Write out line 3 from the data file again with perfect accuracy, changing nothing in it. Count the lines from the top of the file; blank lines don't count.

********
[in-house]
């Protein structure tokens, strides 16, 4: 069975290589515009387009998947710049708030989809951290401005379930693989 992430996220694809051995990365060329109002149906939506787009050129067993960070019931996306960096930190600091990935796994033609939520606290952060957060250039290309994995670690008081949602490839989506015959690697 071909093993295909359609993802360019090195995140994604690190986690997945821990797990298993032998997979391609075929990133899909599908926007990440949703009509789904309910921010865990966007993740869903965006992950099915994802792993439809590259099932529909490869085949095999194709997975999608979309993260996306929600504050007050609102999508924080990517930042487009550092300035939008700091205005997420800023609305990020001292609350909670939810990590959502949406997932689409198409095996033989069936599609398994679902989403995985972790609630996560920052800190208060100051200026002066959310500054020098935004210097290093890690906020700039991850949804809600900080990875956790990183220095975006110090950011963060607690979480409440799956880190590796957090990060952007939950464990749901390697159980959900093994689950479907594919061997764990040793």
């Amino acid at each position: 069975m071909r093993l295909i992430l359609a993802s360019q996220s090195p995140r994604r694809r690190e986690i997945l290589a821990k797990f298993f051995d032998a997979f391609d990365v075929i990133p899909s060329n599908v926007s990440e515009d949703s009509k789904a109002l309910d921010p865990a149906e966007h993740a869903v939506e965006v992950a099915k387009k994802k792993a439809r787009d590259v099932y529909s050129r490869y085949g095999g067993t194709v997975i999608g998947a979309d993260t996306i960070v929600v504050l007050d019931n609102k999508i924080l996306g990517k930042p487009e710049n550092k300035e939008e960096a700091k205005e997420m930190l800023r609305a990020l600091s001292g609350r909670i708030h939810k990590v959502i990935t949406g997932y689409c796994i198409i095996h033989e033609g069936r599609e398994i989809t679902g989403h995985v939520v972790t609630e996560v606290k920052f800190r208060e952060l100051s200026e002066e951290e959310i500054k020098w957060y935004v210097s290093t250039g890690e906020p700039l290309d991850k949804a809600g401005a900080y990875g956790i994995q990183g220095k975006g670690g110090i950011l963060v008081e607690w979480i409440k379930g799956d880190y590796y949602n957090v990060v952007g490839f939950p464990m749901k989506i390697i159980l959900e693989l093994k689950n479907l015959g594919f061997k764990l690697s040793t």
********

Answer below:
């Amino acid at each position: 069975m071909r093993l295909i992430l359609a993802s360019q996220s090195p995140r994604r694809r690190e986690i997945l290589a821990k797990f298993f051995d032998a997979f391609d990365v075929i990133p899909s060329n599908v926007s990440e515009d949703s009509k789904a109002l309910d921010p865990a149906e966007h993740a869903v939506e965006v992950a099915k387009k994802k792993a439809r787009d590259v099932y529909s050129r490869y085949g095999g067993t194709v997975i999608g998947a979309d993260t996306i960070v929600v504050l007050d019931n609102k999508i924080l996306g990517k930042p487009e710049n550092k300035e939008e960096a700091k205005e997420m930190l800023r609305a990020l600091s001292g609350r909670i708030h939810k990590v959502i990935t949406g997932y689409c796994i198409i095996h033989e033609g069936r599609e398994i989809t679902g989403h995985v939520v972790t609630e996560v606290k920052f800190r208060e952060l100051s200026e002066e951290e959310i500054k020098w957060y935004v210097s290093t250039g890690e906020p700039l290309d991850k949804a809600g401005a900080y990875g956790i994995q990183g220095k975006g670690g110090i950011l963060v008081e607690w979480i409440k379930g799956d880190y590796y949602n957090v990060v952007g490839f939950p464990m749901k989506i390697i159980l959900e693989l093994k689950n479907l015959g594919f061997k764990l690697s040793t």